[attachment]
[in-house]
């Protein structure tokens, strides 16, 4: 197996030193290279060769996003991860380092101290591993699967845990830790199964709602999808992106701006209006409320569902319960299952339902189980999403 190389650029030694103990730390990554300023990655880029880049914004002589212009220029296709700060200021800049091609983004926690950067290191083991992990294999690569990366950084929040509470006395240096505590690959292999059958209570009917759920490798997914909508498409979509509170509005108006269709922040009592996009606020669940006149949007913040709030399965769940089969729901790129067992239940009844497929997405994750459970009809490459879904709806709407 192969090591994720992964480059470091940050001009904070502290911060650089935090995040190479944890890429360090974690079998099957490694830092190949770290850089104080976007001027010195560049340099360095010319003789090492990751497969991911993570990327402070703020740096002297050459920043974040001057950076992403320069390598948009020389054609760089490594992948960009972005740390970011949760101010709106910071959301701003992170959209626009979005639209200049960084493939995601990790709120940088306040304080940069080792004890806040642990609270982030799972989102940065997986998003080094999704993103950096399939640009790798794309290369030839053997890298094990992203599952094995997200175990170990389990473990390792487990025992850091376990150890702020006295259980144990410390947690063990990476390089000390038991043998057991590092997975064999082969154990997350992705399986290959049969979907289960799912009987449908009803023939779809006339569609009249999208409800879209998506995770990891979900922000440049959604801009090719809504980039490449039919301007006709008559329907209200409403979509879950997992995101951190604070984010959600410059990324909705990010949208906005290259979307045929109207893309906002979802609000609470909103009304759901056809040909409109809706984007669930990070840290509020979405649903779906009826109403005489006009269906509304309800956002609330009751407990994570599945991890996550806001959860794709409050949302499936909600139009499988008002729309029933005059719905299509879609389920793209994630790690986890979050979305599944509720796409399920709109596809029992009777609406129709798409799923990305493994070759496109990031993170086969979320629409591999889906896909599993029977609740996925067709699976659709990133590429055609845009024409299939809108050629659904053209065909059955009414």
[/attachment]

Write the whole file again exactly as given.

[in-house]
């Protein structure tokens, strides 16, 4: 197996030193290279060769996003991860380092101290591993699967845990830790199964709602999808992106701006209006409320569902319960299952339902189980999403 190389650029030694103990730390990554300023990655880029880049914004002589212009220029296709700060200021800049091609983004926690950067290191083991992990294999690569990366950084929040509470006395240096505590690959292999059958209570009917759920490798997914909508498409979509509170509005108006269709922040009592996009606020669940006149949007913040709030399965769940089969729901790129067992239940009844497929997405994750459970009809490459879904709806709407 192969090591994720992964480059470091940050001009904070502290911060650089935090995040190479944890890429360090974690079998099957490694830092190949770290850089104080976007001027010195560049340099360095010319003789090492990751497969991911993570990327402070703020740096002297050459920043974040001057950076992403320069390598948009020389054609760089490594992948960009972005740390970011949760101010709106910071959301701003992170959209626009979005639209200049960084493939995601990790709120940088306040304080940069080792004890806040642990609270982030799972989102940065997986998003080094999704993103950096399939640009790798794309290369030839053997890298094990992203599952094995997200175990170990389990473990390792487990025992850091376990150890702020006295259980144990410390947690063990990476390089000390038991043998057991590092997975064999082969154990997350992705399986290959049969979907289960799912009987449908009803023939779809006339569609009249999208409800879209998506995770990891979900922000440049959604801009090719809504980039490449039919301007006709008559329907209200409403979509879950997992995101951190604070984010959600410059990324909705990010949208906005290259979307045929109207893309906002979802609000609470909103009304759901056809040909409109809706984007669930990070840290509020979405649903779906009826109403005489006009269906509304309800956002609330009751407990994570599945991890996550806001959860794709409050949302499936909600139009499988008002729309029933005059719905299509879609389920793209994630790690986890979050979305599944509720796409399920709109596809029992009777609406129709798409799923990305493994070759496109990031993170086969979320629409591999889906896909599993029977609740996925067709699976659709990133590429055609845009024409299939809108050629659904053209065909059955009414």